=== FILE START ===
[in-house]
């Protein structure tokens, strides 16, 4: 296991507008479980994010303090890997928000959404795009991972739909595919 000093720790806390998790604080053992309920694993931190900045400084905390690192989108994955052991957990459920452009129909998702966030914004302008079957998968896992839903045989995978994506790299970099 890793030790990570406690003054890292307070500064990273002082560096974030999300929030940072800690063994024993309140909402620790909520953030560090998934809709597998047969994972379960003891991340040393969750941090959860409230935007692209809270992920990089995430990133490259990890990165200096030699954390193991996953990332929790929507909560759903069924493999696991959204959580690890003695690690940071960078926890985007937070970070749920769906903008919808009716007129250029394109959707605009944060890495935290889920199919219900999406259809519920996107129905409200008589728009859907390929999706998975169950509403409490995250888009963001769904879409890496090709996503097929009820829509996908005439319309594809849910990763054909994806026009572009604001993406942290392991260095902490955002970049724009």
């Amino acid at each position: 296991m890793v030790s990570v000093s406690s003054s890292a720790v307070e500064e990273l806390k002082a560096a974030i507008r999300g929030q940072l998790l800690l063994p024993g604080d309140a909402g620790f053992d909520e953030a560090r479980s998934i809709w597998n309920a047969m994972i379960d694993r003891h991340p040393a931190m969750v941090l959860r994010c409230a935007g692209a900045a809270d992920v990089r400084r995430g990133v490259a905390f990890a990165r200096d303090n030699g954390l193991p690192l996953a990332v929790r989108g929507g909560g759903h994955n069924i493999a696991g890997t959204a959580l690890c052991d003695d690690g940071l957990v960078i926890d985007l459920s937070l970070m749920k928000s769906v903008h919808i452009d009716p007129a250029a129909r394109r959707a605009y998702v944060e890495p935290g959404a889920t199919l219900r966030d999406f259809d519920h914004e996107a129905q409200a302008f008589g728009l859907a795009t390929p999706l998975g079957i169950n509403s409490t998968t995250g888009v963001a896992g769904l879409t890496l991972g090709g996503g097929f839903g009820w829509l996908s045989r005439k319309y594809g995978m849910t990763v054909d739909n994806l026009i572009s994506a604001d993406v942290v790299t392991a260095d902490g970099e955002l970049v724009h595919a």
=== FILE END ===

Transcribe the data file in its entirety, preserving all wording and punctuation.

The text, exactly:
[in-house]
């Protein structure tokens, strides 16, 4: 296991507008479980994010303090890997928000959404795009991972739909595919 000093720790806390998790604080053992309920694993931190900045400084905390690192989108994955052991957990459920452009129909998702966030914004302008079957998968896992839903045989995978994506790299970099 890793030790990570406690003054890292307070500064990273002082560096974030999300929030940072800690063994024993309140909402620790909520953030560090998934809709597998047969994972379960003891991340040393969750941090959860409230935007692209809270992920990089995430990133490259990890990165200096030699954390193991996953990332929790929507909560759903069924493999696991959204959580690890003695690690940071960078926890985007937070970070749920769906903008919808009716007129250029394109959707605009944060890495935290889920199919219900999406259809519920996107129905409200008589728009859907390929999706998975169950509403409490995250888009963001769904879409890496090709996503097929009820829509996908005439319309594809849910990763054909994806026009572009604001993406942290392991260095902490955002970049724009």
């Amino acid at each position: 296991m890793v030790s990570v000093s406690s003054s890292a720790v307070e500064e990273l806390k002082a560096a974030i507008r999300g929030q940072l998790l800690l063994p024993g604080d309140a909402g620790f053992d909520e953030a560090r479980s998934i809709w597998n309920a047969m994972i379960d694993r003891h991340p040393a931190m969750v941090l959860r994010c409230a935007g692209a900045a809270d992920v990089r400084r995430g990133v490259a905390f990890a990165r200096d303090n030699g954390l193991p690192l996953a990332v929790r989108g929507g909560g759903h994955n069924i493999a696991g890997t959204a959580l690890c052991d003695d690690g940071l957990v960078i926890d985007l459920s937070l970070m749920k928000s769906v903008h919808i452009d009716p007129a250029a129909r394109r959707a605009y998702v944060e890495p935290g959404a889920t199919l219900r966030d999406f259809d519920h914004e996107a129905q409200a302008f008589g728009l859907a795009t390929p999706l998975g079957i169950n509403s409490t998968t995250g888009v963001a896992g769904l879409t890496l991972g090709g996503g097929f839903g009820w829509l996908s045989r005439k319309y594809g995978m849910t990763v054909d739909n994806l026009i572009s994506a604001d993406v942290v790299t392991a260095d902490g970099e955002l970049v724009h595919a």